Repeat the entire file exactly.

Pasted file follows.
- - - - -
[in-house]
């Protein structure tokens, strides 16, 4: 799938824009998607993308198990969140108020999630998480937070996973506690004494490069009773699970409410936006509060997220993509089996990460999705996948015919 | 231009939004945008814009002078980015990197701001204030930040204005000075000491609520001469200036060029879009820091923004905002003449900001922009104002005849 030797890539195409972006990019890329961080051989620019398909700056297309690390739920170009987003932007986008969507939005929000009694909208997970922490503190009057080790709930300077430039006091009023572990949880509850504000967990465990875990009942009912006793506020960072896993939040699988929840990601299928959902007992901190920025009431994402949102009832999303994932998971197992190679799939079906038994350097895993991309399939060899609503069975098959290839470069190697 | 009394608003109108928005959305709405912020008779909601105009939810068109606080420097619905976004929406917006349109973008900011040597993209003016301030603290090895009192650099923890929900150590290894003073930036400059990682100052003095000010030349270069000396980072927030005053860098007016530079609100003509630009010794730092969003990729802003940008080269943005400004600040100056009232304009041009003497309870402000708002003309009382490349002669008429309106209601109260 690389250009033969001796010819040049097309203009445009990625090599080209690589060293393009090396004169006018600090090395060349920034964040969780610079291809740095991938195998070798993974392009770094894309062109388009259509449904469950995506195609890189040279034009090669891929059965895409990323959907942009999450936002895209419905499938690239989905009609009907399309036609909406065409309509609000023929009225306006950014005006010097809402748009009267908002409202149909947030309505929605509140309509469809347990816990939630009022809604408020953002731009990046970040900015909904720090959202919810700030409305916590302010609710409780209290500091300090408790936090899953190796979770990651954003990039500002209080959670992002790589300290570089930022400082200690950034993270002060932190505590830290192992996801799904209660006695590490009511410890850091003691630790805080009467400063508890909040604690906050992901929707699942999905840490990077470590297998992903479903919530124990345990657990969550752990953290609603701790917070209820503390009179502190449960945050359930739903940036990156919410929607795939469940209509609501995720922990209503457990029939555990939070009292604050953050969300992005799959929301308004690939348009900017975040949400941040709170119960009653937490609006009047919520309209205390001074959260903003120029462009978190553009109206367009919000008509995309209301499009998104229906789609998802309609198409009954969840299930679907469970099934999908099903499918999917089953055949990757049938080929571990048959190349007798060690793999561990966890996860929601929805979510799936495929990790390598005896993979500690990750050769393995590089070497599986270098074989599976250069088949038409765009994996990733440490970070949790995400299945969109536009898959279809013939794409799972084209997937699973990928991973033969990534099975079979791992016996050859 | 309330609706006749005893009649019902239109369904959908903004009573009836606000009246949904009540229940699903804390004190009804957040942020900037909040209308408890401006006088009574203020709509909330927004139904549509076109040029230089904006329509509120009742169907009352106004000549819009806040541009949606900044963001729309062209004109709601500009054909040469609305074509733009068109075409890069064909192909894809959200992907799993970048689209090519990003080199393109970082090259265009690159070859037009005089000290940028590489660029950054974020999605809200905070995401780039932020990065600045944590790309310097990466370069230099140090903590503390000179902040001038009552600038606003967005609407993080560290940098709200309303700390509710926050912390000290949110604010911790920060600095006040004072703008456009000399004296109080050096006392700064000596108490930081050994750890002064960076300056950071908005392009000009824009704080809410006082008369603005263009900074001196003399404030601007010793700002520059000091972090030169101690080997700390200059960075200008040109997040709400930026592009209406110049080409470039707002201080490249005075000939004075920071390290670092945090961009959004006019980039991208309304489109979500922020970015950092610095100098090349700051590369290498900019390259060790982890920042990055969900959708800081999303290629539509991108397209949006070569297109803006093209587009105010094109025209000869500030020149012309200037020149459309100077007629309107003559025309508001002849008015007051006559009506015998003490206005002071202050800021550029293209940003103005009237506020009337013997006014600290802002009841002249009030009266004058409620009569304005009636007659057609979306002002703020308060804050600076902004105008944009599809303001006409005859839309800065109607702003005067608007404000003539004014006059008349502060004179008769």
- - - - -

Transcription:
[in-house]
């Protein structure tokens, strides 16, 4: 799938824009998607993308198990969140108020999630998480937070996973506690004494490069009773699970409410936006509060997220993509089996990460999705996948015919 | 231009939004945008814009002078980015990197701001204030930040204005000075000491609520001469200036060029879009820091923004905002003449900001922009104002005849 030797890539195409972006990019890329961080051989620019398909700056297309690390739920170009987003932007986008969507939005929000009694909208997970922490503190009057080790709930300077430039006091009023572990949880509850504000967990465990875990009942009912006793506020960072896993939040699988929840990601299928959902007992901190920025009431994402949102009832999303994932998971197992190679799939079906038994350097895993991309399939060899609503069975098959290839470069190697 | 009394608003109108928005959305709405912020008779909601105009939810068109606080420097619905976004929406917006349109973008900011040597993209003016301030603290090895009192650099923890929900150590290894003073930036400059990682100052003095000010030349270069000396980072927030005053860098007016530079609100003509630009010794730092969003990729802003940008080269943005400004600040100056009232304009041009003497309870402000708002003309009382490349002669008429309106209601109260 690389250009033969001796010819040049097309203009445009990625090599080209690589060293393009090396004169006018600090090395060349920034964040969780610079291809740095991938195998070798993974392009770094894309062109388009259509449904469950995506195609890189040279034009090669891929059965895409990323959907942009999450936002895209419905499938690239989905009609009907399309036609909406065409309509609000023929009225306006950014005006010097809402748009009267908002409202149909947030309505929605509140309509469809347990816990939630009022809604408020953002731009990046970040900015909904720090959202919810700030409305916590302010609710409780209290500091300090408790936090899953190796979770990651954003990039500002209080959670992002790589300290570089930022400082200690950034993270002060932190505590830290192992996801799904209660006695590490009511410890850091003691630790805080009467400063508890909040604690906050992901929707699942999905840490990077470590297998992903479903919530124990345990657990969550752990953290609603701790917070209820503390009179502190449960945050359930739903940036990156919410929607795939469940209509609501995720922990209503457990029939555990939070009292604050953050969300992005799959929301308004690939348009900017975040949400941040709170119960009653937490609006009047919520309209205390001074959260903003120029462009978190553009109206367009919000008509995309209301499009998104229906789609998802309609198409009954969840299930679907469970099934999908099903499918999917089953055949990757049938080929571990048959190349007798060690793999561990966890996860929601929805979510799936495929990790390598005896993979500690990750050769393995590089070497599986270098074989599976250069088949038409765009994996990733440490970070949790995400299945969109536009898959279809013939794409799972084209997937699973990928991973033969990534099975079979791992016996050859 | 309330609706006749005893009649019902239109369904959908903004009573009836606000009246949904009540229940699903804390004190009804957040942020900037909040209308408890401006006088009574203020709509909330927004139904549509076109040029230089904006329509509120009742169907009352106004000549819009806040541009949606900044963001729309062209004109709601500009054909040469609305074509733009068109075409890069064909192909894809959200992907799993970048689209090519990003080199393109970082090259265009690159070859037009005089000290940028590489660029950054974020999605809200905070995401780039932020990065600045944590790309310097990466370069230099140090903590503390000179902040001038009552600038606003967005609407993080560290940098709200309303700390509710926050912390000290949110604010911790920060600095006040004072703008456009000399004296109080050096006392700064000596108490930081050994750890002064960076300056950071908005392009000009824009704080809410006082008369603005263009900074001196003399404030601007010793700002520059000091972090030169101690080997700390200059960075200008040109997040709400930026592009209406110049080409470039707002201080490249005075000939004075920071390290670092945090961009959004006019980039991208309304489109979500922020970015950092610095100098090349700051590369290498900019390259060790982890920042990055969900959708800081999303290629539509991108397209949006070569297109803006093209587009105010094109025209000869500030020149012309200037020149459309100077007629309107003559025309508001002849008015007051006559009506015998003490206005002071202050800021550029293209940003103005009237506020009337013997006014600290802002009841002249009030009266004058409620009569304005009636007659057609979306002002703020308060804050600076902004105008944009599809303001006409005859839309800065109607702003005067608007404000003539004014006059008349502060004179008769």